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BP lacked ‘basic safety’ in North Sea before Gulf of Mexico oil spill, HSE investigation finds


BP was subject to an investigation in the North Sea which found new staff were not trained to “basic safety standards” – six months before its Gulf of Mexico accident.

By Rowena Mason
Published: 10:40PM BST 14 Sep 2010

The blaze after the explosion on the Deepwater Horizon oil rig

The Health and Safety Executive (HSE) began its inquiry after a complaint by a worker on the Clair rig off the Shetlands, near to where BP is about to begin deepwater drilling.

The conclusions, sent to BP executives in a letter in October last year, found “training of some new personnel to basic safety standards was ineffective”.

The letter, obtained by The Daily Telegraph under Freedom of Information laws, added there was “evidence of a culture among your contractors, Seawell (up to senior levels of management), of working outside of procedures, permit or permit conditions”.

Investigators also criticised BP for its response to the inquiry, saying “did not appear to identify the significance of issues raised by the complainant once they were put to you by HSE”.

According to the letter, there are four examples of incidents on North Sea rigs in 2008 and 2009 where BP failed to learn lessons after investigations.

It comes as Tony Hayward, the chief executive of BP, prepares to be questioned on Wednesday by a panel of MPs on UK deepwater drilling.

Tim Yeo, chairman of the Energy and Climate Change Committee, said training of North Sea staff was of key interest to the inquiry.

“There are some extremely important aspects of training that do need improving,” he said.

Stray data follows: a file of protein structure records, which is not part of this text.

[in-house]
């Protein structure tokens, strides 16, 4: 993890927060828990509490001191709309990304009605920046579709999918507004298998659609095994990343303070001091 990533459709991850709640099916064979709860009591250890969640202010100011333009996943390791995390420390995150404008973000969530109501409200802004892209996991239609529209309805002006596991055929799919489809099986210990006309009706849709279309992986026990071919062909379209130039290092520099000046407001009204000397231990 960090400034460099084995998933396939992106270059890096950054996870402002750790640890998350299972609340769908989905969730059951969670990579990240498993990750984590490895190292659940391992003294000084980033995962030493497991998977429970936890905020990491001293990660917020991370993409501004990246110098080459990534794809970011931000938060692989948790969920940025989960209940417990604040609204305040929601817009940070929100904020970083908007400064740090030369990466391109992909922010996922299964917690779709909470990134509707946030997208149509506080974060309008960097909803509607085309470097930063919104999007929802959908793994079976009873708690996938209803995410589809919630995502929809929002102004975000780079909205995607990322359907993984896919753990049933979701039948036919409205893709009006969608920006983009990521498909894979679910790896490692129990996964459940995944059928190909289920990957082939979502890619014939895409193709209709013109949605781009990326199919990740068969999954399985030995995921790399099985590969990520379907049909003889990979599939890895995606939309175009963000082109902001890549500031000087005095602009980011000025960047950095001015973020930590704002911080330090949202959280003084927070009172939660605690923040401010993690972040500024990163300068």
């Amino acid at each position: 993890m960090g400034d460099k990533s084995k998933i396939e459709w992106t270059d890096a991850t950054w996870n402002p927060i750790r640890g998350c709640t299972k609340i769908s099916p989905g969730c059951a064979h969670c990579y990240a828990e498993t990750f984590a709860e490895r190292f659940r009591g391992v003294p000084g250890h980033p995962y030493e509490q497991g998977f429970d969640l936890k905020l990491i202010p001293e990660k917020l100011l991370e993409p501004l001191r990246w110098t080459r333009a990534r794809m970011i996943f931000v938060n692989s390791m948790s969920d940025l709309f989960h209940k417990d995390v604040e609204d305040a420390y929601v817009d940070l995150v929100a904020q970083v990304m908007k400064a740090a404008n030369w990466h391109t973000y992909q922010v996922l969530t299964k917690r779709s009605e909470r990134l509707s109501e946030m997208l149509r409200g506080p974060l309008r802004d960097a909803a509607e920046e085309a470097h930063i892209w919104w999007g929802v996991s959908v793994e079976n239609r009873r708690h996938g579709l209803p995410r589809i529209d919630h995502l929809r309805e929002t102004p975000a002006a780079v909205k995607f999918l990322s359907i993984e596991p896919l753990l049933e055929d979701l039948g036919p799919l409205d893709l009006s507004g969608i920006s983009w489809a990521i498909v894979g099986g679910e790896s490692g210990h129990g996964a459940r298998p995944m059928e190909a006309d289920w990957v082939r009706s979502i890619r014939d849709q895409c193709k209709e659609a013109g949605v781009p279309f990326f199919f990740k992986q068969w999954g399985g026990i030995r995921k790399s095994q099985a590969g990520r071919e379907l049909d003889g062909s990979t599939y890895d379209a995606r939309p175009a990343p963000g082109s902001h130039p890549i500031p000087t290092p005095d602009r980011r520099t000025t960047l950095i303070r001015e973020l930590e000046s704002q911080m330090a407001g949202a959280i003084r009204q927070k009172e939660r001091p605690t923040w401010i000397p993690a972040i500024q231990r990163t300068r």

Another committee member, Tom Greatrex, said he is “concerned about the difference between rhetoric and reality” over North Sea safety.

Steve Walker, head of the offshore division at the HSE, said work permits and training were a “pretty central part of major hazard control”.

A response to the investigation from BP central office told the HSE that its processes had been reviewed and improved by November.

A reply to the HSE from the head of operations at Clair said: “Your letter provoked consternation amongst the Clair offshore team, who strongly refute the allegations set out in your letter.”

A BP spokesman said: “Clair has an excellent safety track record and has recently achieved six years of operation without any injury that has resulted in a day away from work.”

Records show that four out of five of BP’s North Sea installations inspected last year were issued with warnings for failure to comply with regulations on oil spills

Better training was a recommendation in BP’s internal report last week into what caused the Deepwater Horizon rig to sink, killing 11 men and triggering a giant oil spill.

Steve Rae, Seawell, VP International drilling, said that Seawell had cooperated fully with the investigations. “These investigations did not result in any improvement notice being raised or issued against Seawell. Seawell, who have been recognised for their best in class safety performance over the last three consecutive years by IADC North Sea Chapter, have the highest regard for all health and safety related matters and take all such investigations as very serious.”



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